HOW SCOLIOSIS AFFECTED MY WRITING

Cebu City, Cebu, Philippines

Img src: https://www.pinterest.ph/pin/62487513568190633/


I've been experiencing pain in my legs at a very young age since I was still in elementary. During days with Physical Education classes, I went home with an exhausted face and limbs in need of much rest.



At the end of the class, I'm the petite girl with very thin limbs who gets tired easily. I'm not in any way a sporty or physical type of person. I don't enjoy physical games or exercises as much as my peers do. 




Fast forward to high school, I still experienced the same symptoms especially after long days filled with physical activities (but this time the pain increased in degree as well). When I first transferred to this university, I was overwhelmed with the pristine reputation that they hold. In turn, I did whatever I could to excel, and that included bringing a huge and over-the-top heavy backpack to school and back. I commuted in a jeepney on the way home so basically, the weight I carried for almost all of my high school life was more than what I could take. 



The worst part is, I used to hang it only on one shoulder causing my body to be lopsided for over 8 hours or more (to demonstrate a cool gesture). 



This didn't end well for me. 



Luckily, the pain would go away after my mom applies Omega Pain Killer Liniment on both of my arms and legs. It was my favorite thing to do after I brushed my teeth before going to bed. Its cooling effect made me fall asleep comfortably without feeling any more pain from running and exercising in school. 


Img src: https://www.watsons.com.ph/pain-killer-120ml-1s/p/BP_10002527 

Even after doing simple movements like tying my hair on a ponytail or carrying an infant for more than 10 minutes strain my arm muscles so much. 


This pain reliever saved my life. I've been using this since I was a child until now (thankfully not so often anymore) as recommended by my mother and relatives. It hasn't disappointed me since. I have it with me inside my room and never leave the house without it inside my bag. It's a certified essential for a scoliotic like me.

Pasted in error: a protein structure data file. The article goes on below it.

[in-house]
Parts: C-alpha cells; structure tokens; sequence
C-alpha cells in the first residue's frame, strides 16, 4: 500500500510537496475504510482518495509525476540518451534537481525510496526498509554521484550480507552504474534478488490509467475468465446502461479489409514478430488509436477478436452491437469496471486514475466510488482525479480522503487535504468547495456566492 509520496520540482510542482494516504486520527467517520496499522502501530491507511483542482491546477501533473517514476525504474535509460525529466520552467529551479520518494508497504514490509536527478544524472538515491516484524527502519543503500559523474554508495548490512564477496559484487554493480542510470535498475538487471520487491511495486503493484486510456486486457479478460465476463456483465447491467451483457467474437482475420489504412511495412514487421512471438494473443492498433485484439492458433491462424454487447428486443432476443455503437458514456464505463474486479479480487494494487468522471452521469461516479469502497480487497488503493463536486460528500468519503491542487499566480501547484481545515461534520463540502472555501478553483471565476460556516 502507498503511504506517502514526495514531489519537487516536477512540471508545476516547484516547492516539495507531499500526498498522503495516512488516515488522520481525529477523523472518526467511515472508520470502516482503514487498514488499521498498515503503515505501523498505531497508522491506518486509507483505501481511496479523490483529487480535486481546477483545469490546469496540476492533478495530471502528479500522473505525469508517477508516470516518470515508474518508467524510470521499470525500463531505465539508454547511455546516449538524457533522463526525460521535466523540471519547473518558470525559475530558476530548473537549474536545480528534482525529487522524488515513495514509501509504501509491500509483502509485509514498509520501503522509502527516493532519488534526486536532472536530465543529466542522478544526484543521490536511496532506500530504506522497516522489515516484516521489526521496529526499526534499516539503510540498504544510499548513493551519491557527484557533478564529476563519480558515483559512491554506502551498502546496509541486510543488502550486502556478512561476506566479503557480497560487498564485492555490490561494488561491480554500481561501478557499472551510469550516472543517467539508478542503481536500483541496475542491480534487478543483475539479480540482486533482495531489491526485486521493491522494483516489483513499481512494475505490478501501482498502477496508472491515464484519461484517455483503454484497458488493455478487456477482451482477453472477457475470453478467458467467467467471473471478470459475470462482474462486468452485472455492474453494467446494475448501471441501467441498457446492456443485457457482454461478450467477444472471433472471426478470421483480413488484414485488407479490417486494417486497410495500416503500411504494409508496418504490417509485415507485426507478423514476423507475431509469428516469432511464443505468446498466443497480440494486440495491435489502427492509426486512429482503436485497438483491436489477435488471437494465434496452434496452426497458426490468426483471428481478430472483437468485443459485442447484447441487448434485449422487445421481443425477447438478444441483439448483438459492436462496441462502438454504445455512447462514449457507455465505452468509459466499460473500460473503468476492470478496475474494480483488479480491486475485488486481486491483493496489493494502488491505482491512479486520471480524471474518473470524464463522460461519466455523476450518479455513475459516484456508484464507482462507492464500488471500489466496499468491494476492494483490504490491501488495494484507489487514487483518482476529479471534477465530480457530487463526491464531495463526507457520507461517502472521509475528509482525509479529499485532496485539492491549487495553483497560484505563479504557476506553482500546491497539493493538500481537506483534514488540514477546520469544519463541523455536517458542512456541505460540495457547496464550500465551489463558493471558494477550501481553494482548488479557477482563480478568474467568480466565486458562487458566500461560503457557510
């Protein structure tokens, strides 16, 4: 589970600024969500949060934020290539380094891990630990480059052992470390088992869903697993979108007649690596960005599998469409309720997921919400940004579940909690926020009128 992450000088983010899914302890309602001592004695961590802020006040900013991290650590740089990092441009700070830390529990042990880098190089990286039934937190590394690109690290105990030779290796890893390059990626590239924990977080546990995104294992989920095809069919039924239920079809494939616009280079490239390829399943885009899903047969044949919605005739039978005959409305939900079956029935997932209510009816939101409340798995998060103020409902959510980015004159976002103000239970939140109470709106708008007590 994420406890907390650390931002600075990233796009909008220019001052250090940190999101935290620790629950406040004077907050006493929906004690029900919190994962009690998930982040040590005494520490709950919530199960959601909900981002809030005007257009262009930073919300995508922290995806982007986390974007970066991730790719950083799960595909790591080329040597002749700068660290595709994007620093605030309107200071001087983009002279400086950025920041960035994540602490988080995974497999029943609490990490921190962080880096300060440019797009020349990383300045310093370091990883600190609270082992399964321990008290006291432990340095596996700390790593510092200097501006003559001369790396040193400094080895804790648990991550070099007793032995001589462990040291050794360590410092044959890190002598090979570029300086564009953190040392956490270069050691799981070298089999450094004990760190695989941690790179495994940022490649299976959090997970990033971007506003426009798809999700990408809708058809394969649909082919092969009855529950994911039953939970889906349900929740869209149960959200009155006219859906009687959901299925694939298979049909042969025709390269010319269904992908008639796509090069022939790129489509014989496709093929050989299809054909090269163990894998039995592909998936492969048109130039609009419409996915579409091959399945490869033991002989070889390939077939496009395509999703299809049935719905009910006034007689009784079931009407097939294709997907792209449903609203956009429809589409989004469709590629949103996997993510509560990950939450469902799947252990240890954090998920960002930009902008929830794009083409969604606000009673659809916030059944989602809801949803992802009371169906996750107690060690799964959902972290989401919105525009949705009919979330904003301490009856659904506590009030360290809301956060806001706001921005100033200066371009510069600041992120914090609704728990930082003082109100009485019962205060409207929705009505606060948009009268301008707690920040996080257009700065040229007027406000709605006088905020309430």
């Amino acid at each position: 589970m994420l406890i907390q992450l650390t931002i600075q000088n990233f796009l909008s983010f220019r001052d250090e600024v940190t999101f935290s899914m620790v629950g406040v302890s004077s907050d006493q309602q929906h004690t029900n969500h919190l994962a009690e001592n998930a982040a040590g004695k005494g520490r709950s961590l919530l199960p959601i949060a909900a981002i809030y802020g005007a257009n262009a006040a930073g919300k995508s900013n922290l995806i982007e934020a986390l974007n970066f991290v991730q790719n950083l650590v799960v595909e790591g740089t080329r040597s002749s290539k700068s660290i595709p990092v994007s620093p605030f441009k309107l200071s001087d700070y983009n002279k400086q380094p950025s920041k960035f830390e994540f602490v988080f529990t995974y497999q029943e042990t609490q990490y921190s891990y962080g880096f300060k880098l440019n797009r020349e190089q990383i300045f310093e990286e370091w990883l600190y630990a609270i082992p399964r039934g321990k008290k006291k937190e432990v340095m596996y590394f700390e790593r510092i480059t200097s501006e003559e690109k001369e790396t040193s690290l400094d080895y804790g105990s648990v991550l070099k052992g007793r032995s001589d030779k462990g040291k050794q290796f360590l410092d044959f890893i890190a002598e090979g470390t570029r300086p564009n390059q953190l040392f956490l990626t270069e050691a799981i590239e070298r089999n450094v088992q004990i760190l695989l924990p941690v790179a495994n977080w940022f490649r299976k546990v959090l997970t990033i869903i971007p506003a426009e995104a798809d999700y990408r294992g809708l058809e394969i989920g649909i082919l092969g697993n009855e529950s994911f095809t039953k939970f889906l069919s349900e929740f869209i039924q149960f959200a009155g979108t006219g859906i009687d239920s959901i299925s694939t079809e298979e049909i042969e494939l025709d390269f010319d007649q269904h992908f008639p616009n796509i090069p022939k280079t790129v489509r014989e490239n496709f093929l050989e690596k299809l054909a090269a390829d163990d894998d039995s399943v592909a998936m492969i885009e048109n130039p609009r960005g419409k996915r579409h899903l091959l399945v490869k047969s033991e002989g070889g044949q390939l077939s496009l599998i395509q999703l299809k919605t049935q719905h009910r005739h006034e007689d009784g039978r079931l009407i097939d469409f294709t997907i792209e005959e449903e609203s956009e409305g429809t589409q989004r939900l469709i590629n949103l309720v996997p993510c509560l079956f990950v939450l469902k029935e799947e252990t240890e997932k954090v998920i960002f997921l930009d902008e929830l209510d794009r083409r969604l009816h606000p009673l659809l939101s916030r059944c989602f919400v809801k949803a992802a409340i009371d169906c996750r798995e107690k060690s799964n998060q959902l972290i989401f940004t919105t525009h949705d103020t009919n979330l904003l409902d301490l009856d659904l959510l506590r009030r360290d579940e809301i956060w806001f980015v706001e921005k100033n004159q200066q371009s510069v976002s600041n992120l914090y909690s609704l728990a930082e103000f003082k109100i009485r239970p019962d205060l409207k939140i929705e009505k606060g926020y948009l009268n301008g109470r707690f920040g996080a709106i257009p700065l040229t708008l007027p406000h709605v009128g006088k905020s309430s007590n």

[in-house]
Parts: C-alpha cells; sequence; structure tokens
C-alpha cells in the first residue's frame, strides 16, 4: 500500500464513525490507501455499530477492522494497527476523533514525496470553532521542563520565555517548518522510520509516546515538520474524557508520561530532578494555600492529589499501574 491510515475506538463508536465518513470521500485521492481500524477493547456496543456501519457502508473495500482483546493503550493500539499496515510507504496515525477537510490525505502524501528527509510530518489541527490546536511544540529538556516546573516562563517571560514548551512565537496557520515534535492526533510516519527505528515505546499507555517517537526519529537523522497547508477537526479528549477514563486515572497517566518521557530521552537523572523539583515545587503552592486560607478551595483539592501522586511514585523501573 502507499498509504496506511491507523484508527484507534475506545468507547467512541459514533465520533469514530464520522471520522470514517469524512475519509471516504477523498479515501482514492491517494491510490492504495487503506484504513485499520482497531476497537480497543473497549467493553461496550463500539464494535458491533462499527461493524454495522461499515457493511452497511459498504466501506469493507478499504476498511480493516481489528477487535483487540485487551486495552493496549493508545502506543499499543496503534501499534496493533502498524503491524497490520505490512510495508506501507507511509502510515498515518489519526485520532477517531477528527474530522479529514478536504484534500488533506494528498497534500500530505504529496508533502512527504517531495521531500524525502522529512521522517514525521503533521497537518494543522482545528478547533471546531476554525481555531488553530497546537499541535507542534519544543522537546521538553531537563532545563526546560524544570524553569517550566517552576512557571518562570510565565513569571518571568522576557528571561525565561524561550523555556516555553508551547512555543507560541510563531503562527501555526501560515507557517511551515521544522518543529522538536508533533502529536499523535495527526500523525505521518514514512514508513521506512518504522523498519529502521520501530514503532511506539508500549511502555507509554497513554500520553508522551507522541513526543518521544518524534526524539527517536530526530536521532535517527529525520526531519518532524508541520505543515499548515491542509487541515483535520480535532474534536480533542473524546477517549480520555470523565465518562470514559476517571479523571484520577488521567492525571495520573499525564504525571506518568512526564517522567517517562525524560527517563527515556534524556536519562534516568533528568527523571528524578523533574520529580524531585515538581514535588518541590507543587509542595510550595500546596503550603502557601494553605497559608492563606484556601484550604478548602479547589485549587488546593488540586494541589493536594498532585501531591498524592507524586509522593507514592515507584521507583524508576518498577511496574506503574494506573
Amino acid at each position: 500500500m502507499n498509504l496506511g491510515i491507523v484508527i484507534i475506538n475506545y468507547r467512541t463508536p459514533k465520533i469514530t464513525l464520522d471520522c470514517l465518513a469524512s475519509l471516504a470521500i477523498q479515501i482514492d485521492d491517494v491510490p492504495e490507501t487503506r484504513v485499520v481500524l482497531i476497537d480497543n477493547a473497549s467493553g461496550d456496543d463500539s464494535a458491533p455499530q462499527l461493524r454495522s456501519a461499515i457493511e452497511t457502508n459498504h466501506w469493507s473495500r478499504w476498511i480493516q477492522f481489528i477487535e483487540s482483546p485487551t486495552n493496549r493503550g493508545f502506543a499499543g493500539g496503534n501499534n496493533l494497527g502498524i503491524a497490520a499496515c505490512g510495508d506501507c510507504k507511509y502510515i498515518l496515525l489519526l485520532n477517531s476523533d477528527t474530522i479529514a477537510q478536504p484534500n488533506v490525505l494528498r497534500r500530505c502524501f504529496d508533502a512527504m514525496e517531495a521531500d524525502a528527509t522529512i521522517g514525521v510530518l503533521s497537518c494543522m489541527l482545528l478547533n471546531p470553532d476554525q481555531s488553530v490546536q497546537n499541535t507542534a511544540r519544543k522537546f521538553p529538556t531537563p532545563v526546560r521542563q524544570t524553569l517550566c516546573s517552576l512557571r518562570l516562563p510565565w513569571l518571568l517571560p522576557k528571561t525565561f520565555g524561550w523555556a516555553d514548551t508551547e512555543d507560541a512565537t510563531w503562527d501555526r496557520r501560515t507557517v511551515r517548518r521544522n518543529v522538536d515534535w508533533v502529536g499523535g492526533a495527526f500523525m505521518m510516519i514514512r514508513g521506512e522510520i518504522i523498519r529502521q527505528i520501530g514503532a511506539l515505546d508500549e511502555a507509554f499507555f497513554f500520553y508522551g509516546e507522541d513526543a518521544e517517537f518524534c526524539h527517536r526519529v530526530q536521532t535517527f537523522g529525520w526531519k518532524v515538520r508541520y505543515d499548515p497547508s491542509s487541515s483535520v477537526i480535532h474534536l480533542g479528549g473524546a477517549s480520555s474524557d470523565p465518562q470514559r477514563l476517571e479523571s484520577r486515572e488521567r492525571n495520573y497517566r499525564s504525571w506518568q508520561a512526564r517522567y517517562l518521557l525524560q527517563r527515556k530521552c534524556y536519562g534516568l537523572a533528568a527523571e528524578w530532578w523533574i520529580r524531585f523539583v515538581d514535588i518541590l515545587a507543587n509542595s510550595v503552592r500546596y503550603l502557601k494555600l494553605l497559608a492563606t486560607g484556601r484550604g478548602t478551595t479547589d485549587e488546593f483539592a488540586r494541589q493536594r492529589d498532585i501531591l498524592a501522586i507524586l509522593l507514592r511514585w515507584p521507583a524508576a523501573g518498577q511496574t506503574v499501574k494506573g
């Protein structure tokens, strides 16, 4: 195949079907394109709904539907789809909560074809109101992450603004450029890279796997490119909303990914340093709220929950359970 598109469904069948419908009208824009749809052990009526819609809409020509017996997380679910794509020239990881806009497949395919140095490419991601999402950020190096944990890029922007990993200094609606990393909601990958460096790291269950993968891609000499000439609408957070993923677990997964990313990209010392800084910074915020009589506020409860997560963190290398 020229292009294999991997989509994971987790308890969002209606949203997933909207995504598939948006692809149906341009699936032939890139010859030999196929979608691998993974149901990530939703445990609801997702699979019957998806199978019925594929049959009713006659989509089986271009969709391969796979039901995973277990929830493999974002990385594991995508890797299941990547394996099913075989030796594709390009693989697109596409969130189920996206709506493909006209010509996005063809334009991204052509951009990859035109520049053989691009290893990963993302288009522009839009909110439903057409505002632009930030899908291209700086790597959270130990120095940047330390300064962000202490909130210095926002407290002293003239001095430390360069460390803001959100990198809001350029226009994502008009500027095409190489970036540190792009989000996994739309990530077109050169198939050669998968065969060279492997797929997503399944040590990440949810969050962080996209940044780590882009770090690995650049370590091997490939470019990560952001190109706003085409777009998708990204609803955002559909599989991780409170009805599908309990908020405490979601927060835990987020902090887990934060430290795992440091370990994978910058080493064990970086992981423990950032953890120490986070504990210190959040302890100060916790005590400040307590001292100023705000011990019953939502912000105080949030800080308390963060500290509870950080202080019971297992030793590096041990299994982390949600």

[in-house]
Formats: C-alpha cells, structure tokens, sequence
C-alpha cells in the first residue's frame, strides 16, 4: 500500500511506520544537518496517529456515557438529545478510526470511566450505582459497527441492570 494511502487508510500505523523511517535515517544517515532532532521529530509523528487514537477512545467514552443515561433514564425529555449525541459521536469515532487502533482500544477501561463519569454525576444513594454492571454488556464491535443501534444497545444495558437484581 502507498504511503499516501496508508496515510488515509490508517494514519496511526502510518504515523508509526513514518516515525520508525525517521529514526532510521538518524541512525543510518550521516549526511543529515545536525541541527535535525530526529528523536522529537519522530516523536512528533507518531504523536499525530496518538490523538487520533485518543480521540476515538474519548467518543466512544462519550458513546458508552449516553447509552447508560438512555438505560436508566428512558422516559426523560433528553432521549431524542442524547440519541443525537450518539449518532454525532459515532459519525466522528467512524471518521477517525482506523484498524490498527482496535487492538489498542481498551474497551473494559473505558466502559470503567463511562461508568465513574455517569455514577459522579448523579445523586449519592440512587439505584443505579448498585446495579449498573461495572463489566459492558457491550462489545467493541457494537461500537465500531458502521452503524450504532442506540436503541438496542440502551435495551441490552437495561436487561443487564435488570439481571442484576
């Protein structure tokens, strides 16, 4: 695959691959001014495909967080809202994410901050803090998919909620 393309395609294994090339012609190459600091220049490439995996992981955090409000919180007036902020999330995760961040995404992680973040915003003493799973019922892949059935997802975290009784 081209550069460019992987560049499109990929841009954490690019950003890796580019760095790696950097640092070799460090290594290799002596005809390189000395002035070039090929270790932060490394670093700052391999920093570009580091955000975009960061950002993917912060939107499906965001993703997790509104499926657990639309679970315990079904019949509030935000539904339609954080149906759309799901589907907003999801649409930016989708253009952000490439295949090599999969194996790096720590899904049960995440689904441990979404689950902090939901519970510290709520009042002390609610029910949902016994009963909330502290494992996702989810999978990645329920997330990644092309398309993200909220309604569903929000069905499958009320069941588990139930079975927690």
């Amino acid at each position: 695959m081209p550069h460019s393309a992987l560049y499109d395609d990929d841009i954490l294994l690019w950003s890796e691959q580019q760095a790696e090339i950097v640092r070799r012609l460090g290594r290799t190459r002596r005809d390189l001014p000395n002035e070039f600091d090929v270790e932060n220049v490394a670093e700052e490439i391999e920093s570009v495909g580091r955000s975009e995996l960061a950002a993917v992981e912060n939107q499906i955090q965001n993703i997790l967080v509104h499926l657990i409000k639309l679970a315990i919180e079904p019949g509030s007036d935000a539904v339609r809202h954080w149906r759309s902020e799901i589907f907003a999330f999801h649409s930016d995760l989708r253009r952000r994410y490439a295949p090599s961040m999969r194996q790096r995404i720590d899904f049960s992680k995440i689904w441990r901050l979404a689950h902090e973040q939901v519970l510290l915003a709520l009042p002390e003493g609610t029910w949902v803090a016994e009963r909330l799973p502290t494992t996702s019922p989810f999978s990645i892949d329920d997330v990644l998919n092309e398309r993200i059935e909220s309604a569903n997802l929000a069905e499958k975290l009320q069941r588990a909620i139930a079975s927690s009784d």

TURNING POINT 




After years and years of tolerating the consistent pain in my limbs, I was fifteen years old when I experienced the most extreme wake up call of my life. 



It was in third-year high school when I went through the longest night. Every second was torture. The severe pain in both of my legs lasted for the entire night until 4óclock in the morning. I couldn't sleep no matter what I did so I cried until I eventually closed my eyes. 



My mom applied almost every drop of the bottle but still, nothing worked. 



I never liked hospitals because I was so scared of them since I got Amebiasis when I was six years old and Dengue when I was twelve (admitted in the hospital for over five days), but on that particular night, I was begging my mom to take me there. 



The morning after, my mom decided we should visit an orthopedist and it turned out I had scoliosis. The doctor made me bend forward as he checked my shoulder blades (one was more prominent or more outward than the other) which was one of the obvious signs of scoliosis. Afterward, he made me stand straight when he noticed that my shoulders were uneven too. He also compared the length of each leg and there was a slight difference. 



Moreover, he told my mother to have me X-Rayed. We were awed by the result and the interpretation. My orthopedist was right. 



I was diagnosed with scoliosis. 



My curvature was already at 30 degrees (a few more and I'd go to surgery). In terms of family history, my parents and some other relatives have mild scoliosis (and a few of them have muscle spasms) but given the high degree, my doctor was convinced that my negligence and bad physical habits caused such. 



Since I was diagnosed with scoliosis and eventually my classmates and teachers knew next, I wasn't allowed to join in any physical activity over the years (although I join in some of the activities don't directly affect me but I'm cautious of my limits). One of the perks was also given priority in long queues and jeepney rides (but I didn't take advantage of this, by the way, I still gave priority to the elderly, PWD's, and pregnant women). 



Furthermore, he didn't allow me to sleep with pillows and told my mother to buy a flat and firm bed mattress that's two to three inches thick for a more comfortable sleep. He also prohibited me from wearing heels as it can lead to alignment issues (I wasn't too affected by this since I'm not a fan of wearing high heels myself). He also told me to drink lots of milk and eat more vegetables and protein as part of my balanced diet meal. 



The best exercise or physical therapy for scoliosis is swimming



Sit-ups and other strenuous activities that involve bending your back like weightlifting are NOT ALLOWED. 



I also committed to a therapy exercise where I would stretch my back for 10 minutes on each side on my bedpost every night. 



My doctor advised me to be wary of my posture in everything I do especially in sitting (for long hours), standing, and walking. Because the degrees were so high, he urged me to wear a Milwaukee brace for two whole years.